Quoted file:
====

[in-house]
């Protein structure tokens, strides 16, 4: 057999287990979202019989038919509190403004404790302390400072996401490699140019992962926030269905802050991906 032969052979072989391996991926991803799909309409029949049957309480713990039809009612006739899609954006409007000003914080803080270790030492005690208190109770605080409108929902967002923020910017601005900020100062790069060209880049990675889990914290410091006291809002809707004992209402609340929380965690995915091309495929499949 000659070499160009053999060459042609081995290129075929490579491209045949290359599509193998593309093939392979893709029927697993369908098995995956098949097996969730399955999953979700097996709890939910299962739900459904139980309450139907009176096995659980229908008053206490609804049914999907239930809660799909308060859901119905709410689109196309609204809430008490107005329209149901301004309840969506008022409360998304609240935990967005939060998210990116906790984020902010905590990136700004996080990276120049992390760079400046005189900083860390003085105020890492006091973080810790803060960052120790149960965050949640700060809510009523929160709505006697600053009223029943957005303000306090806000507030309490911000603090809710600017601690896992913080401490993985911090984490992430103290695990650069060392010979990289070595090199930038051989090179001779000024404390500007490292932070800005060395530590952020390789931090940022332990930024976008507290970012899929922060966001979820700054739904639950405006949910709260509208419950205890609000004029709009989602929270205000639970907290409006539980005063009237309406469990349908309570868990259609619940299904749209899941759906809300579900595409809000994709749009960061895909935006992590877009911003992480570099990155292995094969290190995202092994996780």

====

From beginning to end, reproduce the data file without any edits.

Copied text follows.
[in-house]
């Protein structure tokens, strides 16, 4: 057999287990979202019989038919509190403004404790302390400072996401490699140019992962926030269905802050991906 032969052979072989391996991926991803799909309409029949049957309480713990039809009612006739899609954006409007000003914080803080270790030492005690208190109770605080409108929902967002923020910017601005900020100062790069060209880049990675889990914290410091006291809002809707004992209402609340929380965690995915091309495929499949 000659070499160009053999060459042609081995290129075929490579491209045949290359599509193998593309093939392979893709029927697993369908098995995956098949097996969730399955999953979700097996709890939910299962739900459904139980309450139907009176096995659980229908008053206490609804049914999907239930809660799909308060859901119905709410689109196309609204809430008490107005329209149901301004309840969506008022409360998304609240935990967005939060998210990116906790984020902010905590990136700004996080990276120049992390760079400046005189900083860390003085105020890492006091973080810790803060960052120790149960965050949640700060809510009523929160709505006697600053009223029943957005303000306090806000507030309490911000603090809710600017601690896992913080401490993985911090984490992430103290695990650069060392010979990289070595090199930038051989090179001779000024404390500007490292932070800005060395530590952020390789931090940022332990930024976008507290970012899929922060966001979820700054739904639950405006949910709260509208419950205890609000004029709009989602929270205000639970907290409006539980005063009237309406469990349908309570868990259609619940299904749209899941759906809300579900595409809000994709749009960061895909935006992590877009911003992480570099990155292995094969290190995202092994996780």